Students as young as the fifth grade will have access to condoms in Chicago elementary schools when they reopen in late August, the Chicago Sun-Times reported.
What are the details?
The Chicago Public Schools policy states that schools teaching fifth grade and up must maintain a condom availability program as part of an expanded vision of sexual health education, the Sun-Times said, adding that more than 600 CPS schools will end up having them, save for a dozen that enroll only younger grades.
"Young people have the right to accurate and clear information to make healthy decisions," Kenneth Fox — CPS' chief health officer and a pediatrician of 30 years — told the paper. "And they need access to resources to protect their health and the health of others as they act on those decisions."
Fox added to the Sun-Times that school officials want to "make condoms available to students for if and when they think they need them … When you don't have those protections and don't make those resources available then bad stuff happens to young people. You have elevated risks of sexually transmitted infections, of unintended pregnancies, and that's very preventable stuff."
More from the paper:
To start, elementary schools will get 250 condoms and high schools — many of which already make them available — will get 1,000. The Chicago Department of Public Health will provide the condoms at no cost to the district as part of the city's effort to prevent teen pregnancies, HIV and other sexually transmitted diseases. When a school runs out, principals will be told to request more from CPS and CDPH.
Schools will get a letter from Fox explaining the policy to parents, and principals will receive guidance for where to store the condoms and how to operate the program. The condoms should be in easily accessible locations in the school while also not too out in the open so there's still privacy for students, Fox said.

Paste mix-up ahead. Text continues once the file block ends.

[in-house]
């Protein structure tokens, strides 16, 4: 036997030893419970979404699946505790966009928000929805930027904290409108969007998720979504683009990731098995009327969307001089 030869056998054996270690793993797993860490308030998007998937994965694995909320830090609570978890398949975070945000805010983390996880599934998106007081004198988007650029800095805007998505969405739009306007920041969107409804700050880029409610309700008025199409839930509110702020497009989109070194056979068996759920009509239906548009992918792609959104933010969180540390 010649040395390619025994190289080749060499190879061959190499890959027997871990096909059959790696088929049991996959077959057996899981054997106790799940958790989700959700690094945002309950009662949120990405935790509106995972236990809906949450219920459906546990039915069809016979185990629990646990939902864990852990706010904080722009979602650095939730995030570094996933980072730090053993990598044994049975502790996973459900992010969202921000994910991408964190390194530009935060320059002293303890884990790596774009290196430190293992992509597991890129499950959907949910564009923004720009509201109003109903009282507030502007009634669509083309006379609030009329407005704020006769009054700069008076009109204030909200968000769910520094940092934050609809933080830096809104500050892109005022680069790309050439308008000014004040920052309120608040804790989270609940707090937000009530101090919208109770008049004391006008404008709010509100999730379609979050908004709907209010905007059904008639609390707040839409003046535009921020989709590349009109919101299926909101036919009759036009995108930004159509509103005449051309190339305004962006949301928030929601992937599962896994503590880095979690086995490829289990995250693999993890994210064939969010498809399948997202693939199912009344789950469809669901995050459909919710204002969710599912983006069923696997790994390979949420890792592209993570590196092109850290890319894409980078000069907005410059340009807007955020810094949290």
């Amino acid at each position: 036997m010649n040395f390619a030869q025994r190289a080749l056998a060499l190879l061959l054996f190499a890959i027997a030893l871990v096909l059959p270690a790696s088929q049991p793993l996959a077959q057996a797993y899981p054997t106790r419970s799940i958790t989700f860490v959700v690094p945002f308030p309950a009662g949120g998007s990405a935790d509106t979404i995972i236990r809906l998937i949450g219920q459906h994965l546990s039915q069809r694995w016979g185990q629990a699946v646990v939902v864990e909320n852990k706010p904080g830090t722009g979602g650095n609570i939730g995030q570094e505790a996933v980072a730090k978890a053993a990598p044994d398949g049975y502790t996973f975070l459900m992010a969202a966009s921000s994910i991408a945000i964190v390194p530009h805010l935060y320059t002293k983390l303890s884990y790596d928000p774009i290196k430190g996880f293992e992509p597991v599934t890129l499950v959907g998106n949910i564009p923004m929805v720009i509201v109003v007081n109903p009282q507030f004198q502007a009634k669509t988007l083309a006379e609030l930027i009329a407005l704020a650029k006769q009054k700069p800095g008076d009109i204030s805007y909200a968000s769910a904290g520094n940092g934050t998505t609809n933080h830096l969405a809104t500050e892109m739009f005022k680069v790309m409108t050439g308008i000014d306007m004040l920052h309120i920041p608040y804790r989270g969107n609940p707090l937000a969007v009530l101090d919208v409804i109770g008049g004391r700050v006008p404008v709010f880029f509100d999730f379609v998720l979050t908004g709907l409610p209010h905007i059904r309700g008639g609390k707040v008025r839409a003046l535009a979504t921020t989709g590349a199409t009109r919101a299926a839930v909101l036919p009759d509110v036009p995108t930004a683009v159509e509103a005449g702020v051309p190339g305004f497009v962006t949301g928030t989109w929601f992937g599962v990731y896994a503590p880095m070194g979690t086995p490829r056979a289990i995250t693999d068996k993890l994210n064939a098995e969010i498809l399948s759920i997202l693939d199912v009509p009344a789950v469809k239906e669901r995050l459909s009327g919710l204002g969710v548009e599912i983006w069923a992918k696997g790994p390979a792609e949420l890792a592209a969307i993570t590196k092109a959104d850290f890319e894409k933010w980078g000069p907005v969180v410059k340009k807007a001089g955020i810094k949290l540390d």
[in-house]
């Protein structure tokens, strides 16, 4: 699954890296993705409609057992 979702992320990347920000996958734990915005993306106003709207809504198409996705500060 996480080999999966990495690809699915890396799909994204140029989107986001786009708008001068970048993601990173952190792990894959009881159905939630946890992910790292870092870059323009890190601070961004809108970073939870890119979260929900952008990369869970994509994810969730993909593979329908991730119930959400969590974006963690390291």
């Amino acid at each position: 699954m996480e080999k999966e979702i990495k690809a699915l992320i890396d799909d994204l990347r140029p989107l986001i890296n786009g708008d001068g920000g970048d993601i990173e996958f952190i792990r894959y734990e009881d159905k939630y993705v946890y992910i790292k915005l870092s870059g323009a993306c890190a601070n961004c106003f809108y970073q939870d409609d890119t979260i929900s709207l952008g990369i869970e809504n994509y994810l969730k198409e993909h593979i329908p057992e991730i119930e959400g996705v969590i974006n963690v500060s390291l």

"I would expect that not everybody is going to be completely on board right from the start, but I do think society has changed," Fox added to the Sun-Times.
Why so young?
The paper said it asked Fox why fifth grade is a threshold, and he replied that it's "informed by a developmental understanding of children."
CPS' sex-ed curriculum says the district "stresses that choosing to not have sex is the norm for 5th graders. Parents/guardians should be notified by their school if a condom demonstration will be provided," the Sun-Times said.
Scout Bratt, an outreach and education director at the Chicago Women's Health Center, added to the paper that many parents won't agree with the program, and that CPS will be responsible for listening to their concerns.
"I want to be really clear that the existence of condoms does not mean that all students are going to be using those condoms or encouraged to use them," Bratt told the Sun-Times. "The idea is to say we are educational centers, we are community health centers essentially, and we know to invest in young folks' health and well-being by providing comprehensive sex ed, it means we also need to provide the resources. We want students to come to us and to have access to those condoms for free as opposed to potentially having to find them elsewhere or choose not to use condoms. ... It is about recognizing that school is investing in young people's health."
Bratt also told the paper there's no proof that access to condoms will lead to more kids having sex — and that those already doing so will have an easier way to protect themselves through the program.
"It's a harm reduction approach," Bratt told the Sun-Times.
'They are 10 years old, 11, 12. They are kids.'
Maria Serrano — a parent working with Healing to Action, which advocates for improved sex ed — told the paper said education and communication must come before condom availability.
"My question is, 'Oh my God, how is it that CPS wants to give condoms to kids?'" she asked the Sun-Times in Spanish. "They are 10 years old, 11, 12. They are kids. So why is CPS thinking about providing condoms? Why not provide them information, and at the end give them the resource of a condom when they are prepared to use those resources they want to provide. For me, this isn't the best option. They are doing things backwards."
Serrano added to the paper the she only knew about the new program because of her advocacy work and has heard nothing as a parent from CPS.